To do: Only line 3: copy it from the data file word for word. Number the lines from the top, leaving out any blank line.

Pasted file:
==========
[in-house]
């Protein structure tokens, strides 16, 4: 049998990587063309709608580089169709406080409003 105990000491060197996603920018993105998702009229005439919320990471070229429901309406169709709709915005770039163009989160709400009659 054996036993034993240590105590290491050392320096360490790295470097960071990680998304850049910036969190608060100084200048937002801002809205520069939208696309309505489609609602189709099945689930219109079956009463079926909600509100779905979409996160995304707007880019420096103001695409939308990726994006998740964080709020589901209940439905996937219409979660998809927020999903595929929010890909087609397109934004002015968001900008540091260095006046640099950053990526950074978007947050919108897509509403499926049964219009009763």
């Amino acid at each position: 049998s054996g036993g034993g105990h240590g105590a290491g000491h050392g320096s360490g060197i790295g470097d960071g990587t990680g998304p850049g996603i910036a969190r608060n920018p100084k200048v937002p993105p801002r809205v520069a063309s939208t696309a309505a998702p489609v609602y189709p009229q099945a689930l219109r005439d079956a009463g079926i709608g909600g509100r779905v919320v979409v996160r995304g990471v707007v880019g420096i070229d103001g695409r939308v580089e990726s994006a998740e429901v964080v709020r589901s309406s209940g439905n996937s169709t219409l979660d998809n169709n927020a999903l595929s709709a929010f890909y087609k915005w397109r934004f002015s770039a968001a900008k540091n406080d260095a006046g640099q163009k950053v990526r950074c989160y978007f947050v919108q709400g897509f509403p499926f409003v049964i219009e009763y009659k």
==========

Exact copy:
């Amino acid at each position: 049998s054996g036993g034993g105990h240590g105590a290491g000491h050392g320096s360490g060197i790295g470097d960071g990587t990680g998304p850049g996603i910036a969190r608060n920018p100084k200048v937002p993105p801002r809205v520069a063309s939208t696309a309505a998702p489609v609602y189709p009229q099945a689930l219109r005439d079956a009463g079926i709608g909600g509100r779905v919320v979409v996160r995304g990471v707007v880019g420096i070229d103001g695409r939308v580089e990726s994006a998740e429901v964080v709020r589901s309406s209940g439905n996937s169709t219409l979660d998809n169709n927020a999903l595929s709709a929010f890909y087609k915005w397109r934004f002015s770039a968001a900008k540091n406080d260095a006046g640099q163009k950053v990526r950074c989160y978007f947050v919108q709400g897509f509403p499926f409003v049964i219009e009763y009659k």